"I can work on putting you first, but it's not going to happen overnight. Because, at least for now, we're in the middle of more puzzles and layers of hidden plans, and I have a feeling that's not going to go away anytime soon. And I'm afraid I might not be the kind of guy who can stop chasing the puzzles, even when this one gets solved."
He stops for a second and thinks about it. She's about to speak, but he holds up a hand to let her know he's not done, hasn't gotten to what he's really hoping to talk about.
"Fi, I want a life with you. And you know, that no matter what, I will always be there with the grand gesture. I'll crawl through broken glass and set myself on fire if it means you'll get away, clean. As long as I'm alive, I will always be your white knight, ready to ride in, no matter how many dragons might be between us. Bullets and bombs and running in to save the day, and I will always be there.
"Bullets and bombs and running in to save the day keeps me functional. They keep fear away. They keep rage away. I can focus my mind on what matters and do something no one else can. I can do it better than anyone else. I can make whatever it is right. I can..." He closes his eyes, aware that this is part of what he wants to say to her but not the heart of it.
"My earliest memory is from about the time I was four. My mom was pregnant, so I couldn't have been more than five. I was hiding in my room, hearing my father curse at her, and the sound of his fists hitting her. I can remember peeking out, seeing him slam a clenched fist into her shoulder, and the sound of her sobbing, with her hand shoved into her mouth, trying to stop the sound.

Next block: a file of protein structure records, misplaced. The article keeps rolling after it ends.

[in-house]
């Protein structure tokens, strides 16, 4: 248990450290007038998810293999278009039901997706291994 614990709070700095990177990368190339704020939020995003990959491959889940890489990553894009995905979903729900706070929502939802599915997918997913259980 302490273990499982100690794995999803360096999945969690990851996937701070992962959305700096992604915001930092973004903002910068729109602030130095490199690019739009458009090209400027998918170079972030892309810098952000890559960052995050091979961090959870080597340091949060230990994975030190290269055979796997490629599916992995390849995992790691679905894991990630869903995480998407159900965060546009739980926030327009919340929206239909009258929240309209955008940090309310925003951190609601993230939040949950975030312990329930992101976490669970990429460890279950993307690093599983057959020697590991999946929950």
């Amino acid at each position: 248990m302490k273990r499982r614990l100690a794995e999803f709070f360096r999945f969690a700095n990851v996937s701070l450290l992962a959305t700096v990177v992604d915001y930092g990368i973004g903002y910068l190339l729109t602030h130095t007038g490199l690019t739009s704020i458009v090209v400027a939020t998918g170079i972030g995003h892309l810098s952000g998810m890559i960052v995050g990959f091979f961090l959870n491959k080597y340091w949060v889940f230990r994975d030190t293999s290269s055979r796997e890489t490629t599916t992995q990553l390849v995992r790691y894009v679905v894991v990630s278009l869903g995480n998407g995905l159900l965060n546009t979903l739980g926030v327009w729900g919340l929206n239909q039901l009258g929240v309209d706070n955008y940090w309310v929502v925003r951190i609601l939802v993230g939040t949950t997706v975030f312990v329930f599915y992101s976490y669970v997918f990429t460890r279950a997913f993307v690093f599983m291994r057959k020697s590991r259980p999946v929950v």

"I was nine when I realized that if he was hitting me, he wasn't hitting her or Nate. So I made sure he was always hitting me.
"I was fourteen the first time I hit back. I was as tall as I am now, but probably 140 pounds. Gangly. And he was bigger than Sam, and I saw it in his eyes the first time I pulled back and punched him; he liked it. He didn't want to just pound on someone; he wanted to fight.
"And I was seventeen, staring at him, passed out drunk on the sofa, knowing that I'd kill him. Knowing that I didn't know how to do it, not so I could get away with it. I wanted him dead, and I wanted to be the man who did it, but I wasn't about to go to jail for it. I went to the army recruiter the next day. Three weeks later I was in basic training.
"By the time I knew I could get away with it cold, by the time I had every move planned out, every weapon picked, every alibi set, I was on the other side of the world, and the fucking son of a bitch died before I got the chance to do it." Fi looks very startled when he says that. Michael curses when and as needed, but he never says fuck because it reminds him of his father, drunk and out of control, screaming at whomever got near.
"I like to think, that if I had done it, the fear would be gone. I'd have slain the monster, saved my mother and brother, and the need for all of this, for the constant push to keep myself active to the edge of endurance would be gone.